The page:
At CONTENT we love discovering the latest ‘superfood’ as much as the next health-conscious person. However, we do concede that while we search for the next best thing (usually exotic and impossible to pronounce), we tend to overlook the fantastic choices closer to home. So going forth, we vouch to explore some of the best seasonal fruit and vegetable around and this month, it’s the turn of broccoli: a true ‘superfood’, uniquely packed with anti-oxidant, anti-inflammatory and detoxifying micro-nutrients.
Why is broccoli good for you? Broccoli is a smart carb – high in protein, low in carbs – so it fills you up with the bulk of high-fiber, without adding the extra calories. Benefits of eating Broccoli are thought to include aiding digestion, preventing constipation, maintaining low blood sugar and helping to curb overeating.
Broccoli’s power comes from its powerful anti-oxidants. Studies show that it also helps prevent cancer*, as it contains chemicals, such as sulforaphane and glucoraphanin, which boost DNA repair cells. Broccoli also plays a preventive role in many of the chronic diseases such as diabetes and hypertension: by reducing inflammation, eating broccoli could also help lower the risk of stroke and heart disease.
NUTRITIONAL PROPERTIES: Broccoli is loaded with vitamin C (more than an orange), A and K, folic acid, calcium (as much as a glass of milk), potassium, iron and fibre. Vitamin C supports the immune system, and is great for hair and skin. Vitamin A combats free radicals, while calcium keeps the heart beating regularly and the bones healthy. The folate plays a strategic role in regulating cell growth, while iron is required for normal blood formation and oxygen transport around the body. Potassium assists nerve functions, while vitamin K is important for the blood coagulation process and to maintain proper bone density. Crucially for pregnant women, it plays a key role in the proper development of the fetus.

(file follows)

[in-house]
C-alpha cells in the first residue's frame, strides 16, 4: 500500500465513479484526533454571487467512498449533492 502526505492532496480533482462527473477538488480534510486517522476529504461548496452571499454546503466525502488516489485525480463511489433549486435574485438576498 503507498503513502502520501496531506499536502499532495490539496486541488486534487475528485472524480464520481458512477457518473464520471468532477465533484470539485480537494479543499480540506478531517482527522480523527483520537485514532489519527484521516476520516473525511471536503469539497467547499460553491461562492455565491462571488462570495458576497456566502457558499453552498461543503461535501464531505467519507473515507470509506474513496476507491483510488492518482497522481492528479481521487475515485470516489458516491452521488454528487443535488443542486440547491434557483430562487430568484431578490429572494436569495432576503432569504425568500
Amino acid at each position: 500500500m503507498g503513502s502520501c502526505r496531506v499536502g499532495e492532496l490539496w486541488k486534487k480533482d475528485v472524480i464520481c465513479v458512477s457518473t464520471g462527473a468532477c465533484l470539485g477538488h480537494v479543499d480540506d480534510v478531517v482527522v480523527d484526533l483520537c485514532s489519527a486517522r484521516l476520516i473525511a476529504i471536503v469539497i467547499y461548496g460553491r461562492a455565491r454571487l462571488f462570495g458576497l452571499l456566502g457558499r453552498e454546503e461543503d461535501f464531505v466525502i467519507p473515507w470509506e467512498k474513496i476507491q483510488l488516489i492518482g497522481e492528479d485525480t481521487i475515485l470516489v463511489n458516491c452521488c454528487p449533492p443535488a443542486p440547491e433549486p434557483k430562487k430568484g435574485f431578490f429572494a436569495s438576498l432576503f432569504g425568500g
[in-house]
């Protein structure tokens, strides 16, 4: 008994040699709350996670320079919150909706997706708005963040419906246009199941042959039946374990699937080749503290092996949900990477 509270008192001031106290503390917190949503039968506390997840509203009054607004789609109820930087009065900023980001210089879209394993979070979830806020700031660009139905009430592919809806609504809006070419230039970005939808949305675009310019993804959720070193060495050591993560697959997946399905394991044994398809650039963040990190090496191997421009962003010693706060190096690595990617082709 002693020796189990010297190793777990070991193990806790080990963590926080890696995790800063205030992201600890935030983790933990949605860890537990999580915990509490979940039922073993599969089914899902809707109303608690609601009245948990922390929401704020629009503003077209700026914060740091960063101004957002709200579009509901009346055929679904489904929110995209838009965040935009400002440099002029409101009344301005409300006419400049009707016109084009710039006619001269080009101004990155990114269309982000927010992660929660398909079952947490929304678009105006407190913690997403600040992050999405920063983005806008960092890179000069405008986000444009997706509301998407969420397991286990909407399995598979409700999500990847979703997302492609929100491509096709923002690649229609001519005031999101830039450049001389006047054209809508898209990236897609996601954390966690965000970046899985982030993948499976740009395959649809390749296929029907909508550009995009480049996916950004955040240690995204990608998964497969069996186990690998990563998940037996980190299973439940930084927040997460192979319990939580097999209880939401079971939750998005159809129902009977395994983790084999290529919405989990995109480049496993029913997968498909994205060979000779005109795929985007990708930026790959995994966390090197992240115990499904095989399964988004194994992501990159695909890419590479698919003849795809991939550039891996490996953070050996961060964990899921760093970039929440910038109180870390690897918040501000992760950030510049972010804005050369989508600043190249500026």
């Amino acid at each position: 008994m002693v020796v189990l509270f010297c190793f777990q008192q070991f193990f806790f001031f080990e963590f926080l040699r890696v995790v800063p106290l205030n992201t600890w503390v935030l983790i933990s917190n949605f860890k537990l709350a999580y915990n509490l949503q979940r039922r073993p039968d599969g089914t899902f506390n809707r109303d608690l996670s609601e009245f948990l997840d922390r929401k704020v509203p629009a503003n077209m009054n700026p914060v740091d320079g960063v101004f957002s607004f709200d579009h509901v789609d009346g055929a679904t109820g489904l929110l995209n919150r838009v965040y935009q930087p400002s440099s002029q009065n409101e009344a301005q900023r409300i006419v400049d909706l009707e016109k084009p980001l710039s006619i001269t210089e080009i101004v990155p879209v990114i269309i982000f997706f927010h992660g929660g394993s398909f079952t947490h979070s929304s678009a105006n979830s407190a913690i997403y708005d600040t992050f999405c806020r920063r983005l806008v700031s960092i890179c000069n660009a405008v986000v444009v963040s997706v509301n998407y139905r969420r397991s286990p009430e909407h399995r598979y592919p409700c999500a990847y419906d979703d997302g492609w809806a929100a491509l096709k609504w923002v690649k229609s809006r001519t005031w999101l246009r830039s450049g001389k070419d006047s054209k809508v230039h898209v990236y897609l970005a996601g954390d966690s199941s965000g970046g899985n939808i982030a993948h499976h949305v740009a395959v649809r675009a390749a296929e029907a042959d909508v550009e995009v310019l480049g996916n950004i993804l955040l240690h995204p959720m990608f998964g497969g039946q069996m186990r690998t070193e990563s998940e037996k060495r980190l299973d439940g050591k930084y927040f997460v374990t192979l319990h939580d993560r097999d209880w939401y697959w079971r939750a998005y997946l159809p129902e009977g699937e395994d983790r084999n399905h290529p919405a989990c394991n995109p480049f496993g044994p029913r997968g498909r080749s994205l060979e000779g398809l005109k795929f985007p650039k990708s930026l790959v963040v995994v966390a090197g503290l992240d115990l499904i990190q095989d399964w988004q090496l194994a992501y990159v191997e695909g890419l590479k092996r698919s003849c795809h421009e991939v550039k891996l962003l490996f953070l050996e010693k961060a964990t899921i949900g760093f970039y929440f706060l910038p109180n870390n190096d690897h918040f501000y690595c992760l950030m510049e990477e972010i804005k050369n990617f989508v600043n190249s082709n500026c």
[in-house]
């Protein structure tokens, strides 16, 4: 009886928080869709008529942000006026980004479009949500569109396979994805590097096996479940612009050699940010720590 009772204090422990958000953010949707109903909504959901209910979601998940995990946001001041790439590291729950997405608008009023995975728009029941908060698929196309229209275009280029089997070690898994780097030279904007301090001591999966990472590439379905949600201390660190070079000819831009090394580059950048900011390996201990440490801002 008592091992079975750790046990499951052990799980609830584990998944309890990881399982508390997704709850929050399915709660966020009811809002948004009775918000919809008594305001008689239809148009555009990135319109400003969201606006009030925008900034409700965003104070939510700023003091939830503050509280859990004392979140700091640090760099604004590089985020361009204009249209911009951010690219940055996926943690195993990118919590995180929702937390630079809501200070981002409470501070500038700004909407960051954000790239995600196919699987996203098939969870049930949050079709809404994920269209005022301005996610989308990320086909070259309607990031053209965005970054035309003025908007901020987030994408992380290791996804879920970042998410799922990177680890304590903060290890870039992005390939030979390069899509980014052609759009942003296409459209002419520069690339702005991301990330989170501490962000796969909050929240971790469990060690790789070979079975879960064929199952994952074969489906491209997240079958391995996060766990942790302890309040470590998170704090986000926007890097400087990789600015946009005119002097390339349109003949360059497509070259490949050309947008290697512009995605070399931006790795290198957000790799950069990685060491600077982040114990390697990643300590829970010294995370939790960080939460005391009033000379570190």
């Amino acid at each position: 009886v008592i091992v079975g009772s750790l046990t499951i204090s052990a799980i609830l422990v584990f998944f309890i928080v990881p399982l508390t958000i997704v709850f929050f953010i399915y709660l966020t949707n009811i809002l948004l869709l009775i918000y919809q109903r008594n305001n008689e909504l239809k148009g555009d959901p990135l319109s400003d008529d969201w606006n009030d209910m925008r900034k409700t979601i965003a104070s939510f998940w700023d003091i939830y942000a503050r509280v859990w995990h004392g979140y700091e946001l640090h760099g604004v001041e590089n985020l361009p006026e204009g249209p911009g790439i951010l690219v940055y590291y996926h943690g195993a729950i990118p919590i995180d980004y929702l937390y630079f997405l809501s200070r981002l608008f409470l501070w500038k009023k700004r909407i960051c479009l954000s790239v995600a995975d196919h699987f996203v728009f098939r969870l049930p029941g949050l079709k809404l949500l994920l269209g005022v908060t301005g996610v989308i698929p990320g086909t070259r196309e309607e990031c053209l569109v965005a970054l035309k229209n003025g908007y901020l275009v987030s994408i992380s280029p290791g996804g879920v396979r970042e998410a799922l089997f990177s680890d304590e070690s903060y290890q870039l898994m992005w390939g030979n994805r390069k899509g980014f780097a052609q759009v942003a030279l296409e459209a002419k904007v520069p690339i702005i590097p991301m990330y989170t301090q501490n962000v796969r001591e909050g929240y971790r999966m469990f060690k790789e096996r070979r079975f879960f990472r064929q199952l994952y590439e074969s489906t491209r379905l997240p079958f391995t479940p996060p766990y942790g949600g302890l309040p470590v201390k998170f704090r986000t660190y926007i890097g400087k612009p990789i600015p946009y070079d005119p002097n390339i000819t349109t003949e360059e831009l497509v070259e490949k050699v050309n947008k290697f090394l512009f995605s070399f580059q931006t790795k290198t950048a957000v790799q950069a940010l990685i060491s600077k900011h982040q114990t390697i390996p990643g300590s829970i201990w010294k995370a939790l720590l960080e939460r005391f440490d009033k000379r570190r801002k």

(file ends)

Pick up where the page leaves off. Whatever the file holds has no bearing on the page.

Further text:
Broccoli are particularly helpful at this time of year, when our bodies become more deficient in vitamin D (mainly due to the lack of sunlight). Broccoli has an unusually strong combination of both vitamin A (in the form of beta-carotene) and vitamin K, which helps keep our vitamin D metabolism in balance. Speaking of sun, they are also great at supporting sun-damaged skin. The glucoraphanin found in broccoli plays a lead part in counteracting sun damage.
- Broccoli is concentrated in phytonutrients- a special combination of ITCs (Isothiocyanates) and Glucosinolates-which can enhance detoxification. By regulating detox activity in our cells, the ITCs can help prevent insufficient detoxification of dangerous substances that threaten our cells.**
- Over 300 studies have shown that broccoli can help prevent illness: the research is strongest in showing decreased risk of prostate cancer, colon cancer***, breast cancer, bladder cancer, and ovarian cancer. Recent studies have shown that an average of 1/2 cup of broccoli per day—only 22 calories’ worth of broccoli—is enough to provide some measurable benefits. A simple 2-cup serving twice a week would still meet this minimum average amount. There is no reason to shy away from 2-3 cup servings of broccoli when enjoying this cruciferous vegetable, especially if you want to optimize its cancer-preventing benefits. But make sure you’re not simply “decorating” your plate with broccoli stalk and floret.
- Studies have shown that regular intake of broccoli is optimal for eye health due to two carotenoids found in significant concentrations in broccoli—lutein and zeaxanthin.
- Broccoli is anti-inflammatory and a particularly rich source of a flavonoid called kaempferol. Recent research has shown the ability of kaempferol to lessen the impact of allergy-related substances on our body.
So there, you have it: a real superfood!
USAGE TIPS: Personally, we love this super food both raw and cooked. However, Broccoli is a vegetable best cooked very briefly and can provide you with some special cholesterol-lowering benefits if cooked by steaming. The fiber-related components in broccoli do a better job of binding together with bile acids in your digestive tract when they’ve been steamed, making it easier for bile acids to be excreted. As a result, it lowers your cholesterol levels. Raw broccoli still has cholesterol-lowering ability—just not as much.
If you have run out of ideas try these creative recipes for Broc Bites and Stem Slaw from ‘I Quite Sugar’ author Sarah Wilson.
*Broccoli sprouts: an exceptionally rich source of inducers of enzymes that protect against chemical carcinogens. Fahey JW, Zhang Y, Talalay P. Proc Natl Acad Sci U S A. 1997 Sep 16;94(19):10367-72.
**Potential health benefits of broccoli- a chemico-biological overview. Vasanthi HR, Mukherjee S, Das DK. Mini Rev Med Chem. 2009 Jun;9(6):749-59.
***Effect of kaempferol on lipid peroxidation and antioxidant status in 1,2-dimethyl hydrazine induced colorectal carcinoma in rats. Nirmala P, Ramanathan M. Eur J Pharmacol. 2011 Mar 1;654(1):75-9. doi: 10.1016/j.ejphar.2010.11.034. Epub 2010 Dec 21.
Broccoli: How do you like yours? We’d love to hear from you about your favourite recipes! Let us know in the comments below or join the conversation on Facebook and Twitter.